Web services/mobile apps:
This activity tracker is technically a "smart" device--which means that you can connect it to Omron's fitness tracking website to track your data over a longer period of time. Although the HJA-312 only displays up to seven days' worth of data, it actually stores 14 days' worth in its memory bank. This means that when you connect it to the Internet, your last 14 days' worth of activity will be recorded.
Here's the catch, though: The HJA-312 can only connect to the Internet via a special NFC Communications Tray that's sold separately. That's right. Unless you purchase the NFC tray (which costs about $20), you can't connect to the Internet at all, or take advantage of any of Omron's fitness website features such as long-term tracking and weight loss goals. What's even stranger is that the tray seems to be specifically designed for the HJA-312, yet it's still a separate purchase.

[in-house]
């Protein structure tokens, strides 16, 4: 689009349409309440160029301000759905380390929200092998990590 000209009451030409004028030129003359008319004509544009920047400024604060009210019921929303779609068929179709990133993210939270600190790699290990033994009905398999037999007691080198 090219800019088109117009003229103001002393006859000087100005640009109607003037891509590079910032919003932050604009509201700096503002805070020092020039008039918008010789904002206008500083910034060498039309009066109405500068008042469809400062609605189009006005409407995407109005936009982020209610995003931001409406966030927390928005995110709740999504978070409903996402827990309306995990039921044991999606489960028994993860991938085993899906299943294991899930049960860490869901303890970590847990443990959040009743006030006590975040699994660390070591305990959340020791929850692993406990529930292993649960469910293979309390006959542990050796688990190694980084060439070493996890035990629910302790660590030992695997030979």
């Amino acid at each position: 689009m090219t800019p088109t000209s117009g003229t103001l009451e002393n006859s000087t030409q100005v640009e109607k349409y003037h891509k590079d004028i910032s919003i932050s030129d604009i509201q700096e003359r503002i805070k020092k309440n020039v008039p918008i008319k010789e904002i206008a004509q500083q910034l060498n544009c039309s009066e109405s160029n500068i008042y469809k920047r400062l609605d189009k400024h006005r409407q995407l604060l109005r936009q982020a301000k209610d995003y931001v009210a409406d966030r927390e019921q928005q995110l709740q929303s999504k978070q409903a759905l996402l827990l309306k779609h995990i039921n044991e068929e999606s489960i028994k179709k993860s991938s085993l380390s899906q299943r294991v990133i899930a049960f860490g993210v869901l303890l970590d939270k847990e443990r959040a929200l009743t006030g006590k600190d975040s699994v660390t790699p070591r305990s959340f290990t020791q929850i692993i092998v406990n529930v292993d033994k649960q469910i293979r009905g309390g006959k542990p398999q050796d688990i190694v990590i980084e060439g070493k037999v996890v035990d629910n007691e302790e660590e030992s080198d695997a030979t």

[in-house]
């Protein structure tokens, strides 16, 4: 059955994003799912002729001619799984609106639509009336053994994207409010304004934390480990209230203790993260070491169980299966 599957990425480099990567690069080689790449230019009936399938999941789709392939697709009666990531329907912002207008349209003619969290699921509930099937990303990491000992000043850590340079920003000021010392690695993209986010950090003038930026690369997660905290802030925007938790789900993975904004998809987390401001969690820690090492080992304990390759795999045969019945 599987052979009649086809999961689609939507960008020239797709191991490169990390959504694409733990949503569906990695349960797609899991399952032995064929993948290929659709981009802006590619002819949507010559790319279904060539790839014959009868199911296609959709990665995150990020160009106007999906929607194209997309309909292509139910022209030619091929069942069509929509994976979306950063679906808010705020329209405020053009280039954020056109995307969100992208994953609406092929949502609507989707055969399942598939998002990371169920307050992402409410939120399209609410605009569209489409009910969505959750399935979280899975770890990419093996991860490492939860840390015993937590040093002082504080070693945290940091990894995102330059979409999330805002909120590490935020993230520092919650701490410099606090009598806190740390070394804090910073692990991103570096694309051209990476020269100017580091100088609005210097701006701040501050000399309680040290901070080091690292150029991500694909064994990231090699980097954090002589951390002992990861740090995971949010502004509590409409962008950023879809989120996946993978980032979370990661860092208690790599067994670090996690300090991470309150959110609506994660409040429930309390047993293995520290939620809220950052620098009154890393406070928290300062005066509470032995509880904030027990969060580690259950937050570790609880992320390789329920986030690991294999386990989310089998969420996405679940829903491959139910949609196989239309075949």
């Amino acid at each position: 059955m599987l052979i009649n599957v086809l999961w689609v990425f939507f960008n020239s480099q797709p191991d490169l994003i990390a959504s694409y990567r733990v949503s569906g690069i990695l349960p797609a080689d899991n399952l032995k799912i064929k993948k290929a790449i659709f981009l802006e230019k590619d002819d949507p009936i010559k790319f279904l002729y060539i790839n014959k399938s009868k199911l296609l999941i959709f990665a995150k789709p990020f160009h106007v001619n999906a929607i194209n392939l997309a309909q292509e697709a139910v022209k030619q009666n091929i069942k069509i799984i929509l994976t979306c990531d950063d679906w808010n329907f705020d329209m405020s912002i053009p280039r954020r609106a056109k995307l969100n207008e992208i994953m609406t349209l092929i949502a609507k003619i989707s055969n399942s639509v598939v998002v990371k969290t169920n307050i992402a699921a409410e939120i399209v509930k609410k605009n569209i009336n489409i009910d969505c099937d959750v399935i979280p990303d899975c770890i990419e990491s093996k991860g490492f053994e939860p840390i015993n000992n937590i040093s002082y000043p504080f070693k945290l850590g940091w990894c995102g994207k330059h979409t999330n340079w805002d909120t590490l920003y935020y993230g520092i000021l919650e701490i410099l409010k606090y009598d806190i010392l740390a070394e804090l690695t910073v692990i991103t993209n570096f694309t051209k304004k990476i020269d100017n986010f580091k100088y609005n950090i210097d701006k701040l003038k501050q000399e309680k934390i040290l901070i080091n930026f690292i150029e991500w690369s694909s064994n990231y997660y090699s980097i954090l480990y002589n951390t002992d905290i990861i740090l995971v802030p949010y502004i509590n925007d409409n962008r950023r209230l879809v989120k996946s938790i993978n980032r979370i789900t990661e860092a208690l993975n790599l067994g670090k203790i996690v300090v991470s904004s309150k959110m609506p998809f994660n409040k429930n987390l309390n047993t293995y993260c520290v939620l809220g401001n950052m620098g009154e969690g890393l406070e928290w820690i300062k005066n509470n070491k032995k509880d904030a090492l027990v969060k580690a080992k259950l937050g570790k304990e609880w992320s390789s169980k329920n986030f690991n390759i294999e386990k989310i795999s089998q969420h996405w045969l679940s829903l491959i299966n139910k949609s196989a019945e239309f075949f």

The fact that the HJA-312 doesn't come with a way to connect to the Internet is a pretty big deal--after all, Internet connectivity and long-term tracking ability is what really separates today's smart activity trackers from regular old pedometers. With no way to connect to the web service (aside from the NFC tray), the HJA-312 lags some behind competing products.
The bottom line:
It's too bad that the HJA-312 doesn't come with a way to connect to the Internet--except through a $20 separate purchase--because otherwise, I really like this activity tracker. It's got features that other smart pedometers don't have, such as a backlight and a way to time workouts, and it's very accurate when it comes to counting steps. It also tracks calories burned during rest (I assume, using your weight and height as a guideline), so it's a pretty neat little data tracker. Now if only we could get that data on the Internet, it'd be even better.
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